It’s uncertain whether states can require, say, candidates to release their tax returns as a condition for getting their names on the ballot. If not, perhaps something like the independent vetting of Supreme Court candidates by the American Bar Association might work – candidates could be required to submit tax returns and other vetting materials, and an independent commission – WITHOUT releasing the details that were shared – could rate candidates on factors such as openness, honesty, integrity and cooperation, along with more traditional metrics like conflicts of interest or blatant corruption.
It is too bad that Mary Trump did not write her book before the 2016 election, because it forces us to forever wonder, “what if?…”
With plenty of time on their hands as the novel coronavirus continues its deadly march across the country, philosophers, artists and intellectuals have been contemplating the idea that the virus may be nature’s way of restoring harmony – of sending us a message about togetherness being the only effective weapon against divisiveness.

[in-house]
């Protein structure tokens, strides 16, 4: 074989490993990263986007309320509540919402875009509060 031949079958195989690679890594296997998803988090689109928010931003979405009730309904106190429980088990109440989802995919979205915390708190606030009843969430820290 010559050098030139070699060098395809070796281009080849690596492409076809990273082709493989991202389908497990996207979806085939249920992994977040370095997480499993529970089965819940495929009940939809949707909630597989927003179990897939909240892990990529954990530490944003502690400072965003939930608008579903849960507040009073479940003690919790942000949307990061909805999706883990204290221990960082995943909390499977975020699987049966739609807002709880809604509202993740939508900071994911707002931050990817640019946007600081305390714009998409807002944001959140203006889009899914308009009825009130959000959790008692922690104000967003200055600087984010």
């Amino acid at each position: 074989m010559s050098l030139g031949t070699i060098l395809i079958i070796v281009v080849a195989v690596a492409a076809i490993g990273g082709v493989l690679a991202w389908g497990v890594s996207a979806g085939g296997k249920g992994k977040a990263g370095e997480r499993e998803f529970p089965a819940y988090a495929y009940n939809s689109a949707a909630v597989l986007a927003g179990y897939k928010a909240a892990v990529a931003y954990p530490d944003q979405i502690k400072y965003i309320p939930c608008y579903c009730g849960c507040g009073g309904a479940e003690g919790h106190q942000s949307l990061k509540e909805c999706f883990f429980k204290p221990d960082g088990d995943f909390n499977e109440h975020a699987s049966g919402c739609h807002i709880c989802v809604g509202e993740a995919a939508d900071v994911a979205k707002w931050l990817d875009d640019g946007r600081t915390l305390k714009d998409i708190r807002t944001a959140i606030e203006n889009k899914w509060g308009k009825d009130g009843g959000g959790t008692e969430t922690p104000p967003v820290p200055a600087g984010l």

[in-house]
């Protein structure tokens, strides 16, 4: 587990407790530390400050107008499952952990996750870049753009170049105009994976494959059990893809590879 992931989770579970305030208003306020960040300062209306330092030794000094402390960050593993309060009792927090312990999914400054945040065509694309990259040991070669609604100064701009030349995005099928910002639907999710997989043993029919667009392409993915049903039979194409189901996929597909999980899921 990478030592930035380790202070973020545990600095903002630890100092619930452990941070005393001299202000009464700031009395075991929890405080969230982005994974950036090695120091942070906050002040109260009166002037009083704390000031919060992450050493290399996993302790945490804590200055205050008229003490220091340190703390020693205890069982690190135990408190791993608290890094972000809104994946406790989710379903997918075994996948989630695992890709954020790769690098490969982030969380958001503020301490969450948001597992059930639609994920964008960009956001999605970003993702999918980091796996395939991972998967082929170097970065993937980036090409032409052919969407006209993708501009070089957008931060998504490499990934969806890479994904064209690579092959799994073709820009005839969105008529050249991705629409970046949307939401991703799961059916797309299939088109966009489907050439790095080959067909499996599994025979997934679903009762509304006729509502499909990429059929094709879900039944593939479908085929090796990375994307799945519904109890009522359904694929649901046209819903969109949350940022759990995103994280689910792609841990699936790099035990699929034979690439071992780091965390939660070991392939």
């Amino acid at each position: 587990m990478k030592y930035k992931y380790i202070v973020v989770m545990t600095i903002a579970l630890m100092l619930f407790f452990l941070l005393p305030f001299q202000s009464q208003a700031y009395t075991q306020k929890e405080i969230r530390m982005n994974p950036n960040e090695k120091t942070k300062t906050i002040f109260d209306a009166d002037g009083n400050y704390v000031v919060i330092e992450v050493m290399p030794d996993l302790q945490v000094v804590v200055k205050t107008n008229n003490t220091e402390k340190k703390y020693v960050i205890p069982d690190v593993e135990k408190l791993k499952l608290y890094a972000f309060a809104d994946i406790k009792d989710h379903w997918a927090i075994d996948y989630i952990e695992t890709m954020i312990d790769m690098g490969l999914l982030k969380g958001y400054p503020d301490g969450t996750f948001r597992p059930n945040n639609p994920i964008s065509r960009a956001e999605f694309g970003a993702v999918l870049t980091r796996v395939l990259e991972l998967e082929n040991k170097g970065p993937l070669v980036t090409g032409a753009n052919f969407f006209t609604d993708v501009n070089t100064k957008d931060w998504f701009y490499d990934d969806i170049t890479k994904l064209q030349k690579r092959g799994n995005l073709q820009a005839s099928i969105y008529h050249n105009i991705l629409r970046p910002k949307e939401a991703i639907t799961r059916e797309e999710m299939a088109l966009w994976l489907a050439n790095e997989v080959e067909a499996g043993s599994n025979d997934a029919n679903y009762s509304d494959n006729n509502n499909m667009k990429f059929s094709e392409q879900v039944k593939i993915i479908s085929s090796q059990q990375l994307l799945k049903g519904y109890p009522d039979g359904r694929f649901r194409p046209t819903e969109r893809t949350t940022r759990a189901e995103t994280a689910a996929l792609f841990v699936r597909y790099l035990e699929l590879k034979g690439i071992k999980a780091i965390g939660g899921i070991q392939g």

It’s not enough to survive – either this virus or this President (though surviving both WOULD be nice). We must find a way forward. As a clinical psychologist, Mary Trump has given us insight into the corrupted and tragic character of her uncle; we must not let the damage infect our nation’s soul.
Almost 60 years ago – at much too young an age — I was CEO of a public investment fund which had several directors (who were at that time about my age NOW– 89).